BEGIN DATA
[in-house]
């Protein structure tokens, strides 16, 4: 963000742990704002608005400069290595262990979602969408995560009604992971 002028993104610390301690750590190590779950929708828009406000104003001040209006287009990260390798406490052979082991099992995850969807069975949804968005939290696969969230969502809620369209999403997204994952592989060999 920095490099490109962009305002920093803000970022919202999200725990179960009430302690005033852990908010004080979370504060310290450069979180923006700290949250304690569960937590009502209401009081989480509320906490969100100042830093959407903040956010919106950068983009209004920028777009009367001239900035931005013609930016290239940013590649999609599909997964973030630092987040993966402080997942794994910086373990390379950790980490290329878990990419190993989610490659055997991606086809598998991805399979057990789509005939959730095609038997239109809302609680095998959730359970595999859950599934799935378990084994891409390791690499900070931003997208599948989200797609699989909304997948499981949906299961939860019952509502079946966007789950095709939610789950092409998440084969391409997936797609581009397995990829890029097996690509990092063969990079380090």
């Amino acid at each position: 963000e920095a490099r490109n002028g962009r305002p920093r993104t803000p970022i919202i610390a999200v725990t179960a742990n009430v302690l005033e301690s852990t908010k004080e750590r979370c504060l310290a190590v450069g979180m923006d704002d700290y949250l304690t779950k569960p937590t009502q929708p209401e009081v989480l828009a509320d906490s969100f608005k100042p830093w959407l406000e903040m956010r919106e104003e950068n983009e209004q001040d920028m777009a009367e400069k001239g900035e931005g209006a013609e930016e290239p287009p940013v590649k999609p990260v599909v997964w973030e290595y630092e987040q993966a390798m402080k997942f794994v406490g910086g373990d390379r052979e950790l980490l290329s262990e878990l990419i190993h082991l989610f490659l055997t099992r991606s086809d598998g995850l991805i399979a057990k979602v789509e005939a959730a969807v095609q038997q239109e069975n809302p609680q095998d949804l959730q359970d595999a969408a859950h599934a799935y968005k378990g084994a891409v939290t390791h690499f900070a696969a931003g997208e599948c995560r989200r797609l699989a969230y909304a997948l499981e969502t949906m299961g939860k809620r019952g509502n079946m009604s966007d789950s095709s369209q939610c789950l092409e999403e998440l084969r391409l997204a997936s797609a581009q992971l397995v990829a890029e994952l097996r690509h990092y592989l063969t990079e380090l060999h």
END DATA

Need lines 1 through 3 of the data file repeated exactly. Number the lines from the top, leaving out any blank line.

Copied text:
[in-house]
């Protein structure tokens, strides 16, 4: 963000742990704002608005400069290595262990979602969408995560009604992971 002028993104610390301690750590190590779950929708828009406000104003001040209006287009990260390798406490052979082991099992995850969807069975949804968005939290696969969230969502809620369209999403997204994952592989060999 920095490099490109962009305002920093803000970022919202999200725990179960009430302690005033852990908010004080979370504060310290450069979180923006700290949250304690569960937590009502209401009081989480509320906490969100100042830093959407903040956010919106950068983009209004920028777009009367001239900035931005013609930016290239940013590649999609599909997964973030630092987040993966402080997942794994910086373990390379950790980490290329878990990419190993989610490659055997991606086809598998991805399979057990789509005939959730095609038997239109809302609680095998959730359970595999859950599934799935378990084994891409390791690499900070931003997208599948989200797609699989909304997948499981949906299961939860019952509502079946966007789950095709939610789950092409998440084969391409997936797609581009397995990829890029097996690509990092063969990079380090």
């Amino acid at each position: 963000e920095a490099r490109n002028g962009r305002p920093r993104t803000p970022i919202i610390a999200v725990t179960a742990n009430v302690l005033e301690s852990t908010k004080e750590r979370c504060l310290a190590v450069g979180m923006d704002d700290y949250l304690t779950k569960p937590t009502q929708p209401e009081v989480l828009a509320d906490s969100f608005k100042p830093w959407l406000e903040m956010r919106e104003e950068n983009e209004q001040d920028m777009a009367e400069k001239g900035e931005g209006a013609e930016e290239p287009p940013v590649k999609p990260v599909v997964w973030e290595y630092e987040q993966a390798m402080k997942f794994v406490g910086g373990d390379r052979e950790l980490l290329s262990e878990l990419i190993h082991l989610f490659l055997t099992r991606s086809d598998g995850l991805i399979a057990k979602v789509e005939a959730a969807v095609q038997q239109e069975n809302p609680q095998d949804l959730q359970d595999a969408a859950h599934a799935y968005k378990g084994a891409v939290t390791h690499f900070a696969a931003g997208e599948c995560r989200r797609l699989a969230y909304a997948l499981e969502t949906m299961g939860k809620r019952g509502n079946m009604s966007d789950s095709s369209q939610c789950l092409e999403e998440l084969r391409l997204a997936s797609a581009q992971l397995v990829a890029e994952l097996r690509h990092y592989l063969t990079e380090l060999h």